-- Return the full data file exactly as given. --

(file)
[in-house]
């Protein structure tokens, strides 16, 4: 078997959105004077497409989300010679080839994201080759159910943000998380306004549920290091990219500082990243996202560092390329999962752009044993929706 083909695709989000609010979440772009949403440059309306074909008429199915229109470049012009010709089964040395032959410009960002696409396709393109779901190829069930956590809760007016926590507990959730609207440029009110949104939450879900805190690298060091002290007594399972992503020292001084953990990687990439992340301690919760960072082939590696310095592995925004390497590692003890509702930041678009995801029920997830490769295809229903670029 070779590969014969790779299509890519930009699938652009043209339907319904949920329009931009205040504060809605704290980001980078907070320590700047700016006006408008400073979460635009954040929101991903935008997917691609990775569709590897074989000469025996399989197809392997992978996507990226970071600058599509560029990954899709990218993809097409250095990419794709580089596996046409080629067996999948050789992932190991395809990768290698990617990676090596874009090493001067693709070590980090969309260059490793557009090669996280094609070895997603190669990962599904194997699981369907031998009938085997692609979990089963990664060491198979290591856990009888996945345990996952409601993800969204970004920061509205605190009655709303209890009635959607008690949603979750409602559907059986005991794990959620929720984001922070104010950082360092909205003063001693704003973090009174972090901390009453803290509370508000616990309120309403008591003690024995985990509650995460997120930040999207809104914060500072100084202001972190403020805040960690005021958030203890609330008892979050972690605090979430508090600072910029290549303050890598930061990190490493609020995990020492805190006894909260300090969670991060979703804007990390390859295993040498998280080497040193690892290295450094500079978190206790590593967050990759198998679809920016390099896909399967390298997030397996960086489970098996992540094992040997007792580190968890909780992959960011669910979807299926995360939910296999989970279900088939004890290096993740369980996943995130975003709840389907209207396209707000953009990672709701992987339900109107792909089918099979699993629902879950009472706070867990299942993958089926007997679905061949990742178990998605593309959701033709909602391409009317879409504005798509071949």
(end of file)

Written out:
[in-house]
């Protein structure tokens, strides 16, 4: 078997959105004077497409989300010679080839994201080759159910943000998380306004549920290091990219500082990243996202560092390329999962752009044993929706 083909695709989000609010979440772009949403440059309306074909008429199915229109470049012009010709089964040395032959410009960002696409396709393109779901190829069930956590809760007016926590507990959730609207440029009110949104939450879900805190690298060091002290007594399972992503020292001084953990990687990439992340301690919760960072082939590696310095592995925004390497590692003890509702930041678009995801029920997830490769295809229903670029 070779590969014969790779299509890519930009699938652009043209339907319904949920329009931009205040504060809605704290980001980078907070320590700047700016006006408008400073979460635009954040929101991903935008997917691609990775569709590897074989000469025996399989197809392997992978996507990226970071600058599509560029990954899709990218993809097409250095990419794709580089596996046409080629067996999948050789992932190991395809990768290698990617990676090596874009090493001067693709070590980090969309260059490793557009090669996280094609070895997603190669990962599904194997699981369907031998009938085997692609979990089963990664060491198979290591856990009888996945345990996952409601993800969204970004920061509205605190009655709303209890009635959607008690949603979750409602559907059986005991794990959620929720984001922070104010950082360092909205003063001693704003973090009174972090901390009453803290509370508000616990309120309403008591003690024995985990509650995460997120930040999207809104914060500072100084202001972190403020805040960690005021958030203890609330008892979050972690605090979430508090600072910029290549303050890598930061990190490493609020995990020492805190006894909260300090969670991060979703804007990390390859295993040498998280080497040193690892290295450094500079978190206790590593967050990759198998679809920016390099896909399967390298997030397996960086489970098996992540094992040997007792580190968890909780992959960011669910979807299926995360939910296999989970279900088939004890290096993740369980996943995130975003709840389907209207396209707000953009990672709701992987339900109107792909089918099979699993629902879950009472706070867990299942993958089926007997679905061949990742178990998605593309959701033709909602391409009317879409504005798509071949």